The Metamorphosis provides one the most disconcerting examples of Franz Kafka’s vision of the human existence. For Kafka, the human condition is absurd and man fully feels the existential misfortune in the labyrinth of a reality that escapes him. Kafka’s work had a major influence on the twentieth century’s literature, notably on the theater of the fifties, by the alienating view that makes beings strange and alien to themselves, separated from their essence, and in constant search for the meaning of existence. This alienating vision of the individual that wanders aimlessly in an incoherent, labyrinthine, and meaningless world can also be found in the theater of Eugene Ionesco. Indeed, Ionesco compared his conception of the absurd to that of Kafka: “It is the absurd that people are separated from their roots, that they are desperate as they seek their profound reality in the characters of Kafka.” (Claude Bonnefoy, Entre la vie et le rêve Entretien avec Ionesco).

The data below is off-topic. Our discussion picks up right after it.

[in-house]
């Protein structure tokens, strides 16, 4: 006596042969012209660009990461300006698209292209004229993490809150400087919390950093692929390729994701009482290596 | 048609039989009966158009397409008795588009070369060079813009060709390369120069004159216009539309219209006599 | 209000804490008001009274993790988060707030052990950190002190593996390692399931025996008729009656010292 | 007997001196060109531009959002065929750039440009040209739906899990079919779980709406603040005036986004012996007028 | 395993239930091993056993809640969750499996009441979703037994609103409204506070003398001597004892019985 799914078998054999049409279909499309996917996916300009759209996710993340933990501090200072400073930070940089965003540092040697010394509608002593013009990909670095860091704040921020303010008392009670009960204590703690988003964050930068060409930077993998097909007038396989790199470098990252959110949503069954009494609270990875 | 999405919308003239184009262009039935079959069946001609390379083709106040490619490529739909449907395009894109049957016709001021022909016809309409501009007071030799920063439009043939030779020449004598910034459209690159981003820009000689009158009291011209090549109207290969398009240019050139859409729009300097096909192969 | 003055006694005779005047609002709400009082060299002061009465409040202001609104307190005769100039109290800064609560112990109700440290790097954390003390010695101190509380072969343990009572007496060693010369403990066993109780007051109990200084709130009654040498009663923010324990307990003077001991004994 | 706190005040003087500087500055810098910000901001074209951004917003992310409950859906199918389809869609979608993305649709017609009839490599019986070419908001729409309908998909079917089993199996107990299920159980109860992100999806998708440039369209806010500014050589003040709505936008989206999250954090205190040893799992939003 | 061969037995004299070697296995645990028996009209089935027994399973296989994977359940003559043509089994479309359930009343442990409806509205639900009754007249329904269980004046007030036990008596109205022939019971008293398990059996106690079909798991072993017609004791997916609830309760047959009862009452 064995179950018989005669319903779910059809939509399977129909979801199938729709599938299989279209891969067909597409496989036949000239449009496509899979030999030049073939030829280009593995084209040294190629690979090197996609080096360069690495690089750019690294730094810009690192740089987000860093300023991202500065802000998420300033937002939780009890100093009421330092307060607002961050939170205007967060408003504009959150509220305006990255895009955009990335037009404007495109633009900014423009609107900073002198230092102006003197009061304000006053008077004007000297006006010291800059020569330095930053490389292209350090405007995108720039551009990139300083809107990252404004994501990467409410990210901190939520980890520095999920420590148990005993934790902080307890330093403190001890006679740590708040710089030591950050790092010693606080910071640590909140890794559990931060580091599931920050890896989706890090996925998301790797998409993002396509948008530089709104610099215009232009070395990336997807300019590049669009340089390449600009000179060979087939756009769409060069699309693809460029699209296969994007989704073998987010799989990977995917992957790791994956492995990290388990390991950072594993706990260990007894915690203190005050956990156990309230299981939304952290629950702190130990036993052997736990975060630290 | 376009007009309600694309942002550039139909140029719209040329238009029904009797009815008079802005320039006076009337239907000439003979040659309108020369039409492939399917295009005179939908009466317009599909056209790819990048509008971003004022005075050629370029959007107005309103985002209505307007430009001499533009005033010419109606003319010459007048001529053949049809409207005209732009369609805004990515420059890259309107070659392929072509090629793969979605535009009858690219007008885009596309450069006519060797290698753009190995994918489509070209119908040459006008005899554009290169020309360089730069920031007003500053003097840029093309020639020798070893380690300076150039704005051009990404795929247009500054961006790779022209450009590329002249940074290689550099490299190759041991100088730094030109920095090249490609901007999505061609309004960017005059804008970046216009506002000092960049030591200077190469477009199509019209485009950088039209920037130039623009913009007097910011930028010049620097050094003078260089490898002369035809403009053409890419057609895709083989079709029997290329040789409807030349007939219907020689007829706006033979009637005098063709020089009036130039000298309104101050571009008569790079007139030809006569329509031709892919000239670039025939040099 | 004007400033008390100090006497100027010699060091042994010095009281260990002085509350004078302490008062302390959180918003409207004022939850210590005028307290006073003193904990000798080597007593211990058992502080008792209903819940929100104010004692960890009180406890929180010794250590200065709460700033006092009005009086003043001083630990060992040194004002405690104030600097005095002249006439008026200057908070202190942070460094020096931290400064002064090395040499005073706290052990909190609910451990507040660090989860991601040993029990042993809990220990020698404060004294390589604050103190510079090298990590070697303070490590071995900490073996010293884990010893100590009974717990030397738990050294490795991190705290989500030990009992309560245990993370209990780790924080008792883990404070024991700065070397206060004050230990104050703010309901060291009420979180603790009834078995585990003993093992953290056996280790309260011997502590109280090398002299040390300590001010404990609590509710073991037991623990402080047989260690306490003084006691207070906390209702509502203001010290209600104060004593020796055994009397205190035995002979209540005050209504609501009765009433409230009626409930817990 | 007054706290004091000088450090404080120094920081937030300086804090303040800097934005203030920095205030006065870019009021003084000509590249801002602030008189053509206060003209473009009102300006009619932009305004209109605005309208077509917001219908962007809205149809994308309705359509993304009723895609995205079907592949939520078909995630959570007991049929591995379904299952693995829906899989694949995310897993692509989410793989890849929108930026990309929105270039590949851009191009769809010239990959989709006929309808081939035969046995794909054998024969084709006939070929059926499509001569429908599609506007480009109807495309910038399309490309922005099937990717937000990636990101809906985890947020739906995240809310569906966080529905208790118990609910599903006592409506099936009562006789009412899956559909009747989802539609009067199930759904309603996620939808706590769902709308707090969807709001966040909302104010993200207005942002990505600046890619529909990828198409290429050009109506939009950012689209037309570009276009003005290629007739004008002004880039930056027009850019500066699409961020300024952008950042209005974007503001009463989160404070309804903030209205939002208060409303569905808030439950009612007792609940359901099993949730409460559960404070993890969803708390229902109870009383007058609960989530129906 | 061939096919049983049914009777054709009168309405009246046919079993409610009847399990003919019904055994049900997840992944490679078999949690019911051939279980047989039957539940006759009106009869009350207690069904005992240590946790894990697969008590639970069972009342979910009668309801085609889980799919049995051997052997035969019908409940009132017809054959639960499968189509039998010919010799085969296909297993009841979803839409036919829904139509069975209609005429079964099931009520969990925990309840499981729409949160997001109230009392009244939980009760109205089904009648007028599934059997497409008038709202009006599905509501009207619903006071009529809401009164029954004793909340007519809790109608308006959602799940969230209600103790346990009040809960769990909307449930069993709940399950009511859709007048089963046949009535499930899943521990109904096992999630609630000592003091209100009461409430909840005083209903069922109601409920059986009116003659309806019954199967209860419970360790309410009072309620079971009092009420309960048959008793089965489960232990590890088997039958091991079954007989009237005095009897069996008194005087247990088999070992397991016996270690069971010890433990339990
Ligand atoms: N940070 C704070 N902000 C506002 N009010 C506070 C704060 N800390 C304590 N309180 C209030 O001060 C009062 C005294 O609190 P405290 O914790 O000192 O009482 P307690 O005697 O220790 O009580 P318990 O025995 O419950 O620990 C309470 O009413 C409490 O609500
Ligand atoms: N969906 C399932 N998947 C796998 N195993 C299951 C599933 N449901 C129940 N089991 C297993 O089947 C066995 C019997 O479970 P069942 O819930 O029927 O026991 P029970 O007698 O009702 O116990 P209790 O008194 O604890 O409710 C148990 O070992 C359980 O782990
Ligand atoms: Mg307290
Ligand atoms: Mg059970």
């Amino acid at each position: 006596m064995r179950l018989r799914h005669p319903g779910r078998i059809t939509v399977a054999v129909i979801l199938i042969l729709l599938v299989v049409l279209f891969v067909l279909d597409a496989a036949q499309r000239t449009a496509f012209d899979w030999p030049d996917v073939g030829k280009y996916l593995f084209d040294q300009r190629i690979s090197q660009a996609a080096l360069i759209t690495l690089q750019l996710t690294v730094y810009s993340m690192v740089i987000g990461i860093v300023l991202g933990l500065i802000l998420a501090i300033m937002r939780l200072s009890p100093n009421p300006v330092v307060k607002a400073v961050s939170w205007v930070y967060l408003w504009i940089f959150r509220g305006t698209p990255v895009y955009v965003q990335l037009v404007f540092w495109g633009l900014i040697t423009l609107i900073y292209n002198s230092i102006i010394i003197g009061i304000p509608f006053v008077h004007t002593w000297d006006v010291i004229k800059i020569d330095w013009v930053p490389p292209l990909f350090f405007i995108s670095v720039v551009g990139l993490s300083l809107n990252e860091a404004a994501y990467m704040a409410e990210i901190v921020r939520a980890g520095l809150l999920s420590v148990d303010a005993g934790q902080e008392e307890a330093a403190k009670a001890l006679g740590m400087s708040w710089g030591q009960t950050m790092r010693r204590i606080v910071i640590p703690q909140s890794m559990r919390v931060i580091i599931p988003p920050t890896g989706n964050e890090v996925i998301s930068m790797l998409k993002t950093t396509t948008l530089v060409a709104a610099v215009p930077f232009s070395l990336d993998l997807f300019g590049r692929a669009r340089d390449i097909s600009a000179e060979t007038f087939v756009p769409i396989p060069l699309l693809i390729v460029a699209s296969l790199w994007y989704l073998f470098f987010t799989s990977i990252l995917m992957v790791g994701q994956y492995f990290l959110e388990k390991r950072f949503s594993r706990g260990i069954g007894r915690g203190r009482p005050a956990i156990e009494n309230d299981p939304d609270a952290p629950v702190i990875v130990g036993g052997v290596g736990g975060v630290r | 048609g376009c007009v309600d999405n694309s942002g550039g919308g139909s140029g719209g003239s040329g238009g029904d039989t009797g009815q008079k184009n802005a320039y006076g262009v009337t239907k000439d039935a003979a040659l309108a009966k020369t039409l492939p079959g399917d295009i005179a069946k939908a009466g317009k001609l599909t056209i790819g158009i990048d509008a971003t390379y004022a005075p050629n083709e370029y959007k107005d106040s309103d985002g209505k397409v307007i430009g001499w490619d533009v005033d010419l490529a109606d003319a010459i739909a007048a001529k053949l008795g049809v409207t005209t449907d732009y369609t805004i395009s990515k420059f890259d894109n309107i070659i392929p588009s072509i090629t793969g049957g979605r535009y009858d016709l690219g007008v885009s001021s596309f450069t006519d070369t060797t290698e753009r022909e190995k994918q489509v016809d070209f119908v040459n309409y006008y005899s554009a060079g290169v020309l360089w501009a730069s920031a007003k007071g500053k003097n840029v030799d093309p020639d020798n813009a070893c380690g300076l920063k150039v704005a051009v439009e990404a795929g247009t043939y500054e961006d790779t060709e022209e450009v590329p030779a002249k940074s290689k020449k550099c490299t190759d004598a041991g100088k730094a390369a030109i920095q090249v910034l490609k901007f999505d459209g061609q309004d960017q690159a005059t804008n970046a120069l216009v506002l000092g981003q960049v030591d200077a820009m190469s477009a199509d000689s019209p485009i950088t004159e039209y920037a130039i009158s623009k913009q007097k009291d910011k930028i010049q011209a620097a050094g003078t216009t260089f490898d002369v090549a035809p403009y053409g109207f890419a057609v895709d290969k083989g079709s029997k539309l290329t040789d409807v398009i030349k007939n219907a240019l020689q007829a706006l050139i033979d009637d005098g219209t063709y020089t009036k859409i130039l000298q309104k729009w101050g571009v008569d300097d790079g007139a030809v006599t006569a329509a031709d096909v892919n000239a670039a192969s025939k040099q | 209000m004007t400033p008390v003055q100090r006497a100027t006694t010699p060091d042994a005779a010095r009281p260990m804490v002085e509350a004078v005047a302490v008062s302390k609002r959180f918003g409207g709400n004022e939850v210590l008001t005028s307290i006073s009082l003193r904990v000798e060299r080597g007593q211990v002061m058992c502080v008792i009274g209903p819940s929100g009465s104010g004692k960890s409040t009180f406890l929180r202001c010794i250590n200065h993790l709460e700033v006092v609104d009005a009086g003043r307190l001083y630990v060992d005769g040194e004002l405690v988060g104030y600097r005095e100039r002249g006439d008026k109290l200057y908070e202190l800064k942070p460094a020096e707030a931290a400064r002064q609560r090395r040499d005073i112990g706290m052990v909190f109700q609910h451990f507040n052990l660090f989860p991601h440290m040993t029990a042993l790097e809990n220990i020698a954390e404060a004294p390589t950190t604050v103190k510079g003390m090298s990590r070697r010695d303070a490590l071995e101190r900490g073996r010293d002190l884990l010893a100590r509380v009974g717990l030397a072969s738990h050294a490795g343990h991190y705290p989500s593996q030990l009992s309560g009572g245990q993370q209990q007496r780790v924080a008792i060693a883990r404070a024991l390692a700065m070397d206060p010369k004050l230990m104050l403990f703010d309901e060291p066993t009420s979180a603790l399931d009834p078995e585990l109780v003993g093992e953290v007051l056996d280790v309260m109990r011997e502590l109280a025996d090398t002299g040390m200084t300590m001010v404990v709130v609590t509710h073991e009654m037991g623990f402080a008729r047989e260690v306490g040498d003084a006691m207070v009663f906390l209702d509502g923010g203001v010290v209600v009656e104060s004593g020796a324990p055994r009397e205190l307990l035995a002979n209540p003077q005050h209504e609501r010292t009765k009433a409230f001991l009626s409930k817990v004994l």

CORPS FANTASME ET SOCIETE DANS LA METAMORPHOSE DE FRANZ KAFKA
Last Updated on: December 11th, 2017 at 1:14 P, by admin